Super funds need to have a suite of comprehensive income products for retirement (CIPRs), as no single product can solve all risks for all members.

Risks such as sequencing, adequacy, longevity and liquidity are all interrelated, and as soon as one issue is solved, another is created, Peter Robertson, chief executive of Maritime Super, told delegates at the Post Retirement Conference in Sydney yesterday.

He added the challenge was finding the best way to work on each of them without causing another risk “to explode”.

“We’ve looked at this for decades and, believe me, there is no way to put one product in place which will suit everyone. Even if you build a product for the average member, by definition it suits basically nobody. It’s just not easy,” said Robertson.

He added the super fund’s measure of success in post-retirement is whether members stay in the growth option.

To this end, Maritime Super use a Milliman overlay product placed over its growth and balanced funds as a member option, which they can opt in and out of as they wish.

“What we’ve found is a lot of our members, even from our [defined benefit] funds, have taken a look at that and said, ‘Look, I see what you are trying to do. If we can remain invested in growth assets to address the longevity risk, and if we can address sequencing risk through some sort of insurance, which isn’t going to cost us the earth, then we can hit two of the risks all of a sudden, and hit them well’,” Robertson said.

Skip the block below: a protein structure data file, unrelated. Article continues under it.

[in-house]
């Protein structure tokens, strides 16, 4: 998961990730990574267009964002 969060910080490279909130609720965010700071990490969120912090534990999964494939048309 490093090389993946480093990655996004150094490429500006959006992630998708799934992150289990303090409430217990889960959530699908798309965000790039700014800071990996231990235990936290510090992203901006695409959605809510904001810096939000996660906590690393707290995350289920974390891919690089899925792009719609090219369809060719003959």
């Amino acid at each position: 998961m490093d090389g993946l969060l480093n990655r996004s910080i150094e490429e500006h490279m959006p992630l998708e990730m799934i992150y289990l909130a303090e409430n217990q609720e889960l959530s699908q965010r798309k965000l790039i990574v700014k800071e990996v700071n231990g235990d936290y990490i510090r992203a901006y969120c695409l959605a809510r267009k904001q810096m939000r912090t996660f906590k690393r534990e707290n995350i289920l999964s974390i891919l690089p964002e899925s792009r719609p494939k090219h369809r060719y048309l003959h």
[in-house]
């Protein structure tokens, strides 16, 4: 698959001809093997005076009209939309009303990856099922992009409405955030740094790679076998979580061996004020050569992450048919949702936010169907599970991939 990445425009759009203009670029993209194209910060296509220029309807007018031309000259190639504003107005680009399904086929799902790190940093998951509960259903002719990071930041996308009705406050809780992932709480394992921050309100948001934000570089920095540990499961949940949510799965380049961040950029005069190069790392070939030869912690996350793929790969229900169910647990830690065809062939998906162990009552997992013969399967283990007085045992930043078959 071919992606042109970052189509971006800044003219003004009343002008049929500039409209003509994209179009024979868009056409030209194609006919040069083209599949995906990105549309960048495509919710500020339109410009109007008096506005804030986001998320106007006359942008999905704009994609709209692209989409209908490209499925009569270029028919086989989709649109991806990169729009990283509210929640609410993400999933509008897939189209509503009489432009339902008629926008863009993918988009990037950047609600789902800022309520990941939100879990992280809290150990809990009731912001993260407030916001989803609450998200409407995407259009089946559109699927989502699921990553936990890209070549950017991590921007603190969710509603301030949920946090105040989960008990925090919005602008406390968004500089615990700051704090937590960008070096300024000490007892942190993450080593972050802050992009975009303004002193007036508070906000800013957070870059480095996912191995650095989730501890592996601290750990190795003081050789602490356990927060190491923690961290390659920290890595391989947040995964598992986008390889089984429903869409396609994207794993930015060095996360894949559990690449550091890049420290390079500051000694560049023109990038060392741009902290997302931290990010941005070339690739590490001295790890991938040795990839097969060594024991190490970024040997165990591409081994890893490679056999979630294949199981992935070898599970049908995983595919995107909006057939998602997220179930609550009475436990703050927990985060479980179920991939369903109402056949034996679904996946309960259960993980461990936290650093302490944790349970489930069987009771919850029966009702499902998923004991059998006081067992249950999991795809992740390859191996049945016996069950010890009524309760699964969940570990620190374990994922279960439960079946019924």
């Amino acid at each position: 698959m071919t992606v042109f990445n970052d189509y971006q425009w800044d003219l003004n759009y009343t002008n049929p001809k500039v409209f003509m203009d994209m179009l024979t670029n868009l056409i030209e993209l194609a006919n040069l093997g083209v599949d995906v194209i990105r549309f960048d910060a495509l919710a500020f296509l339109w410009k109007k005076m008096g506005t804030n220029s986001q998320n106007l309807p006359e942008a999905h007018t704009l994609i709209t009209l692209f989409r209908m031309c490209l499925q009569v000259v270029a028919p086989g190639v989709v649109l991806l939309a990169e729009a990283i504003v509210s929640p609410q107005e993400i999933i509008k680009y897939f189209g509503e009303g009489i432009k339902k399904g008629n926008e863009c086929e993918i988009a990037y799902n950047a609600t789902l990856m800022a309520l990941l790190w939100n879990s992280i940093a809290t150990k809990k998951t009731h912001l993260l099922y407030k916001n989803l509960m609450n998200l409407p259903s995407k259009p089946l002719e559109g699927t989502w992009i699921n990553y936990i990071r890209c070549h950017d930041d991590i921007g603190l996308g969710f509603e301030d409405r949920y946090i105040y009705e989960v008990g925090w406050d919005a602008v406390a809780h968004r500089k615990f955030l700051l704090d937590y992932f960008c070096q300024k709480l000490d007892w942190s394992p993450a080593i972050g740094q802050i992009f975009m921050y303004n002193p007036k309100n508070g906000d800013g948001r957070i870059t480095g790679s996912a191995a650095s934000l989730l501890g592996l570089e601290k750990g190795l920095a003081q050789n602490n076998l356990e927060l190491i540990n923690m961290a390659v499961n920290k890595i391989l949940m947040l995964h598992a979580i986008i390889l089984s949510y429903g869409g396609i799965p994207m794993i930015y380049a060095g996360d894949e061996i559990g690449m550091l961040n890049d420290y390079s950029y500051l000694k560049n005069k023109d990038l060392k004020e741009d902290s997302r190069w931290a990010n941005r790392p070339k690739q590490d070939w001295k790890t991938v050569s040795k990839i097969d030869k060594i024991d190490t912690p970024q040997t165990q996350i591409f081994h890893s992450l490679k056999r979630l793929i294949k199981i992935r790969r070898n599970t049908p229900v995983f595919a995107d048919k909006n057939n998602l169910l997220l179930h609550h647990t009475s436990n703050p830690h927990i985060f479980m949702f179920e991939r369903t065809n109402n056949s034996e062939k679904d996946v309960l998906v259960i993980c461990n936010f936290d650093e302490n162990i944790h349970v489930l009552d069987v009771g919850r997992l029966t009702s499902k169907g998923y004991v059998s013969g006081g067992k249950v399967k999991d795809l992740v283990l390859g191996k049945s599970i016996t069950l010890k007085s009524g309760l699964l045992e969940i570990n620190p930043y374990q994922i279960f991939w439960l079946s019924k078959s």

Damian Graham, chief investment officer of StatePlus, said when considering investment strategies in post retirement his fund started by looking at the return pattern, as they felt that supported the requirement to draw down income.

“The idea again is the holistic approach to investing in retirement, to think about the return streams differently, but also the definition of risk. Whatever the CIPR looks like, the success of being able to deliver a retirement solution is the ability to think about risks differently for the retiree than an accumulator.”

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He added the most active decision the super fund had made was to move away from what peers were doing.

“The nice thing about focusing on retirees is that it’s bespoke individual outcomes, you don’t need to worry about peer groups, you just have to worry about delivering a retirement solution to that individual.”


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